Getting involved: agricultural students lead the way
By Brandy Looney
Photo by Lauren Guy
Samuel, age 4
Most student volunteers are attracted to THE CHAPS because of the interaction with horses and children. It also is an excellent experience to put on their resumes.
The horse slowly saunters up to the mounting block and waits for the rider to settle onto his strong, supporting back. He looks back at the child for guidance. The child grabs the reins and assumes control of the horse. She feels her body move as the horse lifts each leg to begin a slow trot.
While reading this description, did you imagine the rider having a disability? An organization called THE CHAPS (Therapy, Health, and Education through Children and Horses As PartnerS) is dedicated to providing therapeutic and recreational horseback riding to individuals with special needs ages three and up. To many children and adults, this program is exciting and a change from their everyday therapy. The students build a tight bond with the horses, staff members and volunteers while simultaneously working on physical, emotional and cognitive goals.
Mark Russell, Purdue University professor and member of THE CHAPS board and riding instructor, said that each week children from area schools are bussed in for during-school sessions in addition to the after-school lessons open to individual riders with disabilities. The riders learn a variety of skills in order to interact with the horses, such as grooming, tacking, stable management and equestrian skills. These skills are learned through classroom activities and riding lessons.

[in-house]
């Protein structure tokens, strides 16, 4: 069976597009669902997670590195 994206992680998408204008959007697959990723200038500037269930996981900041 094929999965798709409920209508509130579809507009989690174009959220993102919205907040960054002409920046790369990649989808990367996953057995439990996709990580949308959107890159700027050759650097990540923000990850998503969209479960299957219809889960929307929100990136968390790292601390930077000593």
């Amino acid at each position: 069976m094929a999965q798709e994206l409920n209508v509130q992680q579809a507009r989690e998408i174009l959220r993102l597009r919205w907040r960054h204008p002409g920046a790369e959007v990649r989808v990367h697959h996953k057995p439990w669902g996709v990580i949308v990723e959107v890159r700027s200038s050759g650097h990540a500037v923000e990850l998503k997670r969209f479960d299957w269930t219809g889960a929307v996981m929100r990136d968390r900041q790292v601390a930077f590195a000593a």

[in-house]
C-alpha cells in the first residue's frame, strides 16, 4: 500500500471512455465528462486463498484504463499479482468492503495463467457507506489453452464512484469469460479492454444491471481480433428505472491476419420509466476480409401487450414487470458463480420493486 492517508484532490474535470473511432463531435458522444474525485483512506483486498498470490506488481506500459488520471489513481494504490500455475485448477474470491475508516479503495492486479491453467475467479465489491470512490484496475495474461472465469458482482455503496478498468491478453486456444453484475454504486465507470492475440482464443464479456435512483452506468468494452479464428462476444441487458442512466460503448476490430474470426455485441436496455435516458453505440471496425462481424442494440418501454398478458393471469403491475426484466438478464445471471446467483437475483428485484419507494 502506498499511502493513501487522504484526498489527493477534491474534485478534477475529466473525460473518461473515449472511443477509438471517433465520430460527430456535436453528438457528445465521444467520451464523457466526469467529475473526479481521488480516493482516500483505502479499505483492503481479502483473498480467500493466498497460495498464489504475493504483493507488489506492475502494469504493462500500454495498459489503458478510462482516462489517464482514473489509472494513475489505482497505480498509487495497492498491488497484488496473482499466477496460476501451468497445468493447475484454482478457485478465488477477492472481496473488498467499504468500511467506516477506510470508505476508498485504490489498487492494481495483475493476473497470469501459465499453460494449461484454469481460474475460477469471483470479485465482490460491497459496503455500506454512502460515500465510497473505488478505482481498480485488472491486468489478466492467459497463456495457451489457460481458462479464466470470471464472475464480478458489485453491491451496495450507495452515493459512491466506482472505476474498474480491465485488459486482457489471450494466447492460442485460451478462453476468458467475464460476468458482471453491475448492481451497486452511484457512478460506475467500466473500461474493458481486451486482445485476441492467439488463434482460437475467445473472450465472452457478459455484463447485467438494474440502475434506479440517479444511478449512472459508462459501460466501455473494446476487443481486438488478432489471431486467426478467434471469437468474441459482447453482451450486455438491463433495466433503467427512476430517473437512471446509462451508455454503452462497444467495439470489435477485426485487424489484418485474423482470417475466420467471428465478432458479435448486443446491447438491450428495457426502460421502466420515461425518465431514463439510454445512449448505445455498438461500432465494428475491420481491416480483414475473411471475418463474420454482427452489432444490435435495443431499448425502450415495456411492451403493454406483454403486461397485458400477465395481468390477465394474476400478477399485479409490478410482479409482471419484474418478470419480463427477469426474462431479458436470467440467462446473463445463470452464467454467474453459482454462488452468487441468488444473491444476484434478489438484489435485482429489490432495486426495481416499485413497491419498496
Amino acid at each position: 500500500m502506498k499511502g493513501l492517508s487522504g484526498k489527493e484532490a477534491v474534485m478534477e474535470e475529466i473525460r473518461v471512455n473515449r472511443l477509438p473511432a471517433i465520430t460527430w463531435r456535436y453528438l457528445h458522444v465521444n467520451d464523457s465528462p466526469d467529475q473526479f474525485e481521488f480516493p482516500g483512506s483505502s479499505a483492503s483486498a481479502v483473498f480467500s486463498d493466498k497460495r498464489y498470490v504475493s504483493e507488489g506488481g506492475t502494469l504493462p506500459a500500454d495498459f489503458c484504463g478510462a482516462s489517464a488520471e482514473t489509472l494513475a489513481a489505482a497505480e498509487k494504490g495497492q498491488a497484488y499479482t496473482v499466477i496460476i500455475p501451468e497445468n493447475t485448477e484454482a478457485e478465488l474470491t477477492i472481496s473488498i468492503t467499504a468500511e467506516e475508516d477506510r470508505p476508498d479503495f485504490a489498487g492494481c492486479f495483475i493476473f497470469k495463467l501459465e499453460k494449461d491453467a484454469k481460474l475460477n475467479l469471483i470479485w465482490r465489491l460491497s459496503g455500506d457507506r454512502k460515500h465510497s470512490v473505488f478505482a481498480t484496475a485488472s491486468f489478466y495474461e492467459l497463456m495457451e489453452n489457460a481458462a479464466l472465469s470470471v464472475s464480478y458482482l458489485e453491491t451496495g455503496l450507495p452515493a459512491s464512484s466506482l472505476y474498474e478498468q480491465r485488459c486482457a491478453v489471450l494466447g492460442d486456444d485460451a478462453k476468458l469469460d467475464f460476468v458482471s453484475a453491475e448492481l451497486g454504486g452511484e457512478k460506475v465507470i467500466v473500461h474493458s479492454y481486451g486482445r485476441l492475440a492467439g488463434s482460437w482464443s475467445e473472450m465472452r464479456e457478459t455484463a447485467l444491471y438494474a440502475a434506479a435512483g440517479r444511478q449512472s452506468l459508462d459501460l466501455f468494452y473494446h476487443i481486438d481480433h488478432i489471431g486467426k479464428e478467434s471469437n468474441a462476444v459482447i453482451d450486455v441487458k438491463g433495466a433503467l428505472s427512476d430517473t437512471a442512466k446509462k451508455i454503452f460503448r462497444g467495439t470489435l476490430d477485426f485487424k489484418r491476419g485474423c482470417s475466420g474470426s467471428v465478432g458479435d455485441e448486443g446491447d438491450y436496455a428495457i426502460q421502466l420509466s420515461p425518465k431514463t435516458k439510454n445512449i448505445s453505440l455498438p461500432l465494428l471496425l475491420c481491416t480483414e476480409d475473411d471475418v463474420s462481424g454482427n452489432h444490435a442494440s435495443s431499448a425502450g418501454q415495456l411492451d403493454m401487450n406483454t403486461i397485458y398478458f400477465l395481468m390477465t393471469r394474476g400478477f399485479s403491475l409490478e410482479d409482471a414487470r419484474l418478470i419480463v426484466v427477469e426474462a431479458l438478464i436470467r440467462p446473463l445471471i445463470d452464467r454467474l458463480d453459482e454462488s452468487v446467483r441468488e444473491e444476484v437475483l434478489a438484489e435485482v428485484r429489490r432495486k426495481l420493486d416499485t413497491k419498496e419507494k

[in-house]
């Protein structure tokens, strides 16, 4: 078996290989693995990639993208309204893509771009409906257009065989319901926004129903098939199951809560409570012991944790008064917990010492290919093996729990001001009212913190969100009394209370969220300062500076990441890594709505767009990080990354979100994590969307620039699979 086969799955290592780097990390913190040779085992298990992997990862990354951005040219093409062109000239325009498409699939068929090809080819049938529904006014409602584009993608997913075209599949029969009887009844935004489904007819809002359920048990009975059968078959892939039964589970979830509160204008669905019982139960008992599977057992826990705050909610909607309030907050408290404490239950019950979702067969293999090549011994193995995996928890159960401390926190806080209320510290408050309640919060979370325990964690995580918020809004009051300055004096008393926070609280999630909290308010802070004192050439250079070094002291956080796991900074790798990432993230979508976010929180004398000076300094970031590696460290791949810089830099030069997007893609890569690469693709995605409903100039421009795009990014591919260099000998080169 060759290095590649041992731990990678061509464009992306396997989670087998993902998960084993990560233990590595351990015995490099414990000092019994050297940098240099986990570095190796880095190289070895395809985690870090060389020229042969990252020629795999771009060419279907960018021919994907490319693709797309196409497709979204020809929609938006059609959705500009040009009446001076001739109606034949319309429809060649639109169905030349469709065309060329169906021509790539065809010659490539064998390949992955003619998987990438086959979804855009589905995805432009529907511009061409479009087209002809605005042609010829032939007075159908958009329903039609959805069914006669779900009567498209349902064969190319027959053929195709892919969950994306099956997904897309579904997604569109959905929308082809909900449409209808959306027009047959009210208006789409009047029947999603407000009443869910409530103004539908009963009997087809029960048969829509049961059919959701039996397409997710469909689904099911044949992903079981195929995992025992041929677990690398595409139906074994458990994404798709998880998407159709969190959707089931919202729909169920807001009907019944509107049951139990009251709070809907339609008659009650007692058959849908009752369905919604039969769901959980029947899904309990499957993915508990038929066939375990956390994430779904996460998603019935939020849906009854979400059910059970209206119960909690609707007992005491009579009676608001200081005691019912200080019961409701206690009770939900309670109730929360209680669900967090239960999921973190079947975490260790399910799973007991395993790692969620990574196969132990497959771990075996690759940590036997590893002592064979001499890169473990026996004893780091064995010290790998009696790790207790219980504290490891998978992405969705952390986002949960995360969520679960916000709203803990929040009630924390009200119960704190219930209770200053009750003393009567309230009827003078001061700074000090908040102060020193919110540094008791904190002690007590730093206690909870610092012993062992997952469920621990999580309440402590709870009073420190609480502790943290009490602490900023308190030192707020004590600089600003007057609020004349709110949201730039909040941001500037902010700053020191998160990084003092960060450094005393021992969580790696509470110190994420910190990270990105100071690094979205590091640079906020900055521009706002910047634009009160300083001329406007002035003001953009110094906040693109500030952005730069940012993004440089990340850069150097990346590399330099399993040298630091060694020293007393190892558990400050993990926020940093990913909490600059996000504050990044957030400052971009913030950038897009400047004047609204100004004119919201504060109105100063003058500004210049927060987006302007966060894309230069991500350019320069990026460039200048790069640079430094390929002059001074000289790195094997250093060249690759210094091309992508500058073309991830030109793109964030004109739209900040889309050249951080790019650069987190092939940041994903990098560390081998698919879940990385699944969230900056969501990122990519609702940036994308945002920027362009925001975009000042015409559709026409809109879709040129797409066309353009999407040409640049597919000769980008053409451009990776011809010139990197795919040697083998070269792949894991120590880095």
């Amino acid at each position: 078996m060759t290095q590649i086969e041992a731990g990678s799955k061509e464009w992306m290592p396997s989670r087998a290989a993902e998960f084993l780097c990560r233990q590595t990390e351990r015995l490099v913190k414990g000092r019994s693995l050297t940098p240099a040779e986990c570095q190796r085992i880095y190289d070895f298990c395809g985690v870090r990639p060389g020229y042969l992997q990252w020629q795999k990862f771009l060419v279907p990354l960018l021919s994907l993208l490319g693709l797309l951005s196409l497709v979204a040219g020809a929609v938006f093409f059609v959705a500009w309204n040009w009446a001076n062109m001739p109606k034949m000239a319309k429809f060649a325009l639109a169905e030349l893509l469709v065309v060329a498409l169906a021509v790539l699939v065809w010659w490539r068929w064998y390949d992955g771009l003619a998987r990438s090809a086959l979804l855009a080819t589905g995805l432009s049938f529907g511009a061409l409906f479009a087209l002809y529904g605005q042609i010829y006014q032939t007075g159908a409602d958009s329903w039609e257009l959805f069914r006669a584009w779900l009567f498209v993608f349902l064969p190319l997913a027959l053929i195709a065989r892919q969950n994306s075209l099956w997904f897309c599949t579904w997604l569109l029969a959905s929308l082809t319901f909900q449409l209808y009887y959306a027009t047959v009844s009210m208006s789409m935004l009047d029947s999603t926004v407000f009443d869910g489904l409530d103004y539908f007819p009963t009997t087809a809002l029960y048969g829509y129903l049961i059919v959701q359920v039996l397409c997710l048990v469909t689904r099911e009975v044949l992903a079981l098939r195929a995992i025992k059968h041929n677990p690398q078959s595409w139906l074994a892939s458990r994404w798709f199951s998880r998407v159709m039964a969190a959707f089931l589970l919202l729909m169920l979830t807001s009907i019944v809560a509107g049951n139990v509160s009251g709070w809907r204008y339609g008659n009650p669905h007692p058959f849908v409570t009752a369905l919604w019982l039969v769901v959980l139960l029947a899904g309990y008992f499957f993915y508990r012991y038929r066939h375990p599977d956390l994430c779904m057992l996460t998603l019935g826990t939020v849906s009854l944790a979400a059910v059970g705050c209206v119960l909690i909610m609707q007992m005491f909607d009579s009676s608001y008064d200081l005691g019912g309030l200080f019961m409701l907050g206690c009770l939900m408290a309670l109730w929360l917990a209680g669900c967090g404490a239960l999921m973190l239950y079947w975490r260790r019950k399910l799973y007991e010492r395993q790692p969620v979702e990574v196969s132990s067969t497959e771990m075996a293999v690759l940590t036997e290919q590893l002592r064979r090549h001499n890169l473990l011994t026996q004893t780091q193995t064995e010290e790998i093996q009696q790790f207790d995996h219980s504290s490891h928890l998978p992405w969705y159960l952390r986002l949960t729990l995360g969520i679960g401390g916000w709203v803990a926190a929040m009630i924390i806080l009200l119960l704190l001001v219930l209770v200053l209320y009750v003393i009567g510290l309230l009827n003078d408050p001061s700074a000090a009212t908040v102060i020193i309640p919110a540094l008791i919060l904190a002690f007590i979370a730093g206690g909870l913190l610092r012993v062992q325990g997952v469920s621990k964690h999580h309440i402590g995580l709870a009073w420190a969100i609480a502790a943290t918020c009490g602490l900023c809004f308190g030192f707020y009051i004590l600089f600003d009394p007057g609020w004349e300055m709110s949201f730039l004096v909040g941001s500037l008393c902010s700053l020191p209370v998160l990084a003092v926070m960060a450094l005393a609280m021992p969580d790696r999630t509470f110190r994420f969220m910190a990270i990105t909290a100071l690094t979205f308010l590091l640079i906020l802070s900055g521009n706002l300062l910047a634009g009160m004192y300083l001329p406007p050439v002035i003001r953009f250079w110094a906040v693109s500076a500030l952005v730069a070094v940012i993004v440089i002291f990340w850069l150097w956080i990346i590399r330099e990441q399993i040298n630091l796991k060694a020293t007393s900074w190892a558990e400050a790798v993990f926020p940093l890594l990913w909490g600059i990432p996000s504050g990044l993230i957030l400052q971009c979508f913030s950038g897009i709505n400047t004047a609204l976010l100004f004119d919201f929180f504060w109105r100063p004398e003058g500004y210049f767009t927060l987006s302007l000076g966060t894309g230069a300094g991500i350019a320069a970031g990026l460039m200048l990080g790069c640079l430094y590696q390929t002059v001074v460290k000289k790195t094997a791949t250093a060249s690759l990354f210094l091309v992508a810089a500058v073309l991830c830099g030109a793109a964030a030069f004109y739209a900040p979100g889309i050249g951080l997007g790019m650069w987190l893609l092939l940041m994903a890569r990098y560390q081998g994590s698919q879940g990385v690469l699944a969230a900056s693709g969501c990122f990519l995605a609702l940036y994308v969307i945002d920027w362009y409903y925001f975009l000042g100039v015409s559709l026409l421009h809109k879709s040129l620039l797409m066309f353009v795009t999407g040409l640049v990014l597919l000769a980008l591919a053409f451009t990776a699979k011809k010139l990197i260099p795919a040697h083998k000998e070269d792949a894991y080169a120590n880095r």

THE CHAPS program relies heavily on volunteer support from people within the community. Russell said the program usually needs at least eight volunteers each lesson. THE CHAPS has many volunteers from Purdue, but also looks to the surrounding communities for assistance. The program accepts volunteers ages 14 and up.
"Second only to the horse is our dependence on the volunteers," said Colleen Brady, Purdue professor, member of THE CHAPS advisory board and faculty advisor for the program. "They are vital to the existence of our program. It is by far a community effort. We are offering a tremendous opportunity for students to be part of a rewarding, amazing experience."
Melinda Wiggins, program director and volunteer coordinator, said, "The most significant aspect of our program is that the volunteers get to see how their help increases the progress the riders make while going through the lessons. It is really neat to see what abilities the riders have on horseback. It takes away some of the stereotypes associated with disabilities because on horseback the abilities of the riders are obvious, not their disabilities. It doesn't matter if the rider has two legs that function perfectly or do not. The horse provides the walking for the rider either way."
Wiggins said that there are a variety of lessons volunteers can choose to assist in, such as: horse care and feeding, horse exercising, leading the horses, assisting in lessons and classroom sessions or helping to prepare the activities for the riders. THE CHAPS needs assistance year round and especially in the summer time.
The volunteer slowly leads the horse as the child guides the reins lightly and molds to the movement of the horse. The volunteer looks back at the child; she looks so happy and confident. She thinks about how blessed she is to be part of this learning process.